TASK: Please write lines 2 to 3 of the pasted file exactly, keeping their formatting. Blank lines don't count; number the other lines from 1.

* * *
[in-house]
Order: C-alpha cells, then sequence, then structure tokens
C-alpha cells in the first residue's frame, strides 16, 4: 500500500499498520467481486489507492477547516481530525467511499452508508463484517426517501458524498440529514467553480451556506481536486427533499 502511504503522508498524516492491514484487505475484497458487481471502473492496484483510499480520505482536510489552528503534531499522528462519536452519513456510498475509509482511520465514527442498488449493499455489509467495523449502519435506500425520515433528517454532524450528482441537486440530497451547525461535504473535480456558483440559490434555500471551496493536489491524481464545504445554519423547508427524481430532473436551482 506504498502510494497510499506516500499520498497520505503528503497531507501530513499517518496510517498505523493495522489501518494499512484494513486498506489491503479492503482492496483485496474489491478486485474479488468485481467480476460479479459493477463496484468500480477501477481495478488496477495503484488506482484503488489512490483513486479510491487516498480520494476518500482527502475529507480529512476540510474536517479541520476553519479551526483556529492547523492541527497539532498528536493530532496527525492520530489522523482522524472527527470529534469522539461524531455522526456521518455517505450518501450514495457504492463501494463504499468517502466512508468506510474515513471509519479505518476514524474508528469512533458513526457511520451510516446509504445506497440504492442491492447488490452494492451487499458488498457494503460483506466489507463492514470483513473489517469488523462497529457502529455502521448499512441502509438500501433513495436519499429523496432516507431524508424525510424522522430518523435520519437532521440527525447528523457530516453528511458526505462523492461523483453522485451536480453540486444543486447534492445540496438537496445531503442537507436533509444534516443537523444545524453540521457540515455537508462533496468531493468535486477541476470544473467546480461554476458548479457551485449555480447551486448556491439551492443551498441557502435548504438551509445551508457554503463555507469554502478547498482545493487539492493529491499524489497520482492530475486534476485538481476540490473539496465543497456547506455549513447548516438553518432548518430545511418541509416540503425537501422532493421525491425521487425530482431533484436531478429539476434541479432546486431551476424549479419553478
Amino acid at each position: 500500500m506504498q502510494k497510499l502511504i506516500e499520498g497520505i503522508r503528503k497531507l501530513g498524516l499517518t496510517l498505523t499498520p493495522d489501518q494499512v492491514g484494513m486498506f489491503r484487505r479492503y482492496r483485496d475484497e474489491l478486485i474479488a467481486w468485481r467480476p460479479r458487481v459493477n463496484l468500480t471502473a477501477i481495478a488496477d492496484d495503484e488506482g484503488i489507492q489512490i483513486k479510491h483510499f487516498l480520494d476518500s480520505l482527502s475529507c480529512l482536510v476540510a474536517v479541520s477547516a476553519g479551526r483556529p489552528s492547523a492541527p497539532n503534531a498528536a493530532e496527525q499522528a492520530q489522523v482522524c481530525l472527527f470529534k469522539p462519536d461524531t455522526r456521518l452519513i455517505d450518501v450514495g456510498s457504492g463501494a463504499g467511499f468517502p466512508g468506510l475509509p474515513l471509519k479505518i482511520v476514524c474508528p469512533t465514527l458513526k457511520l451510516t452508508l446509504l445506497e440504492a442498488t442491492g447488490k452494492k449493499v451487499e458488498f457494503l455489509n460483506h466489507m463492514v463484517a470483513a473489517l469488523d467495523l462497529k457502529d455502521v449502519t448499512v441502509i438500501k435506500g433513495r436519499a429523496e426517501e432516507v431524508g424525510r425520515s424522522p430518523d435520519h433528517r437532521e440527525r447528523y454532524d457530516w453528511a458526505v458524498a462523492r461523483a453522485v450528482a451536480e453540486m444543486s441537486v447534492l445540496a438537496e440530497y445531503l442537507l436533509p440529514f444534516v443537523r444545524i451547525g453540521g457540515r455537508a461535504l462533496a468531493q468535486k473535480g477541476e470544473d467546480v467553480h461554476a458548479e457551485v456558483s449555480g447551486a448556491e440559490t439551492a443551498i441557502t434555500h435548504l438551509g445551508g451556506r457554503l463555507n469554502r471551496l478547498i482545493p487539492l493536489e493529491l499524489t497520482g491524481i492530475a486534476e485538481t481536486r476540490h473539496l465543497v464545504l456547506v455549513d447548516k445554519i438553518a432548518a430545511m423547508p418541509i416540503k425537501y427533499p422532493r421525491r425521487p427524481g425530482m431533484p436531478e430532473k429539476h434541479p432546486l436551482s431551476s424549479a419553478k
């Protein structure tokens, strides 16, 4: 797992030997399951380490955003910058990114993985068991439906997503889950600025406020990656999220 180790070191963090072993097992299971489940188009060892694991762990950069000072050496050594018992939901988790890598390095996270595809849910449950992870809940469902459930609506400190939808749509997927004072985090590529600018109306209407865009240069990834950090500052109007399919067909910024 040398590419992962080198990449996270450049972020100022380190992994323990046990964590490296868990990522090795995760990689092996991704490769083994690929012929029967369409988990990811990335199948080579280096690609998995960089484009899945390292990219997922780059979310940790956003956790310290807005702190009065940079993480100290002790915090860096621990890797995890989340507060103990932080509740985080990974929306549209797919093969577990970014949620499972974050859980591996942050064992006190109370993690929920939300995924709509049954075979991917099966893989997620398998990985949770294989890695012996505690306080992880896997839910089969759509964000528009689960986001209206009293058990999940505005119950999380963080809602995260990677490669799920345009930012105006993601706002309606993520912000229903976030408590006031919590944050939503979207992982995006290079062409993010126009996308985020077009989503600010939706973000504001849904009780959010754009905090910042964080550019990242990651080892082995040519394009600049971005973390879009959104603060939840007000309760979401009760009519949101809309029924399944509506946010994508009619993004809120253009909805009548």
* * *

Order: C-alpha cells, then sequence, then structure tokens
C-alpha cells in the first residue's frame, strides 16, 4: 500500500499498520467481486489507492477547516481530525467511499452508508463484517426517501458524498440529514467553480451556506481536486427533499 502511504503522508498524516492491514484487505475484497458487481471502473492496484483510499480520505482536510489552528503534531499522528462519536452519513456510498475509509482511520465514527442498488449493499455489509467495523449502519435506500425520515433528517454532524450528482441537486440530497451547525461535504473535480456558483440559490434555500471551496493536489491524481464545504445554519423547508427524481430532473436551482 506504498502510494497510499506516500499520498497520505503528503497531507501530513499517518496510517498505523493495522489501518494499512484494513486498506489491503479492503482492496483485496474489491478486485474479488468485481467480476460479479459493477463496484468500480477501477481495478488496477495503484488506482484503488489512490483513486479510491487516498480520494476518500482527502475529507480529512476540510474536517479541520476553519479551526483556529492547523492541527497539532498528536493530532496527525492520530489522523482522524472527527470529534469522539461524531455522526456521518455517505450518501450514495457504492463501494463504499468517502466512508468506510474515513471509519479505518476514524474508528469512533458513526457511520451510516446509504445506497440504492442491492447488490452494492451487499458488498457494503460483506466489507463492514470483513473489517469488523462497529457502529455502521448499512441502509438500501433513495436519499429523496432516507431524508424525510424522522430518523435520519437532521440527525447528523457530516453528511458526505462523492461523483453522485451536480453540486444543486447534492445540496438537496445531503442537507436533509444534516443537523444545524453540521457540515455537508462533496468531493468535486477541476470544473467546480461554476458548479457551485449555480447551486448556491439551492443551498441557502435548504438551509445551508457554503463555507469554502478547498482545493487539492493529491499524489497520482492530475486534476485538481476540490473539496465543497456547506455549513447548516438553518432548518430545511418541509416540503425537501422532493421525491425521487425530482431533484436531478429539476434541479432546486431551476424549479419553478